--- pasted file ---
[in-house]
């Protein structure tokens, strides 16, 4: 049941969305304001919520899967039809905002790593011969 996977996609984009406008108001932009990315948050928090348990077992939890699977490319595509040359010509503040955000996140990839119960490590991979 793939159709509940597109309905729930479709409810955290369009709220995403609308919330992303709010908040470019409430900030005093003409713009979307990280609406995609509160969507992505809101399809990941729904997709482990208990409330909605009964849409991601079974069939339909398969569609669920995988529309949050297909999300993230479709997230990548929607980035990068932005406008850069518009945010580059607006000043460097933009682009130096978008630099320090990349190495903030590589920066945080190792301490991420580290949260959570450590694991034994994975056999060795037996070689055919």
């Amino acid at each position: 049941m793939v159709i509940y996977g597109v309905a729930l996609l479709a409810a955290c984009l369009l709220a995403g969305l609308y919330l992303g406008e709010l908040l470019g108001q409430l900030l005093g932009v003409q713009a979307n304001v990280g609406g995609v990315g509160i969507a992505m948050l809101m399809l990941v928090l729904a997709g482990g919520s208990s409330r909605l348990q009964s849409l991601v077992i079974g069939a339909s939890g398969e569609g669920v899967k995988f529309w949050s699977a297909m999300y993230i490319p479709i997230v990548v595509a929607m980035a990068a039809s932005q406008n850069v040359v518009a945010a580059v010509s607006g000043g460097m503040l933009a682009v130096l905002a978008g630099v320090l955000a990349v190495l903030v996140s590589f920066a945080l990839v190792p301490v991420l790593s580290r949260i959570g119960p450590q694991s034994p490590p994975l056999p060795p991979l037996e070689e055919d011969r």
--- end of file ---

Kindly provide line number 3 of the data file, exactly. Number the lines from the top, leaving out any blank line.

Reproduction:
């Amino acid at each position: 049941m793939v159709i509940y996977g597109v309905a729930l996609l479709a409810a955290c984009l369009l709220a995403g969305l609308y919330l992303g406008e709010l908040l470019g108001q409430l900030l005093g932009v003409q713009a979307n304001v990280g609406g995609v990315g509160i969507a992505m948050l809101m399809l990941v928090l729904a997709g482990g919520s208990s409330r909605l348990q009964s849409l991601v077992i079974g069939a339909s939890g398969e569609g669920v899967k995988f529309w949050s699977a297909m999300y993230i490319p479709i997230v990548v595509a929607m980035a990068a039809s932005q406008n850069v040359v518009a945010a580059v010509s607006g000043g460097m503040l933009a682009v130096l905002a978008g630099v320090l955000a990349v190495l903030v996140s590589f920066a945080l990839v190792p301490v991420l790593s580290r949260i959570g119960p450590q694991s034994p490590p994975l056999p060795p991979l037996e070689e055919d011969r």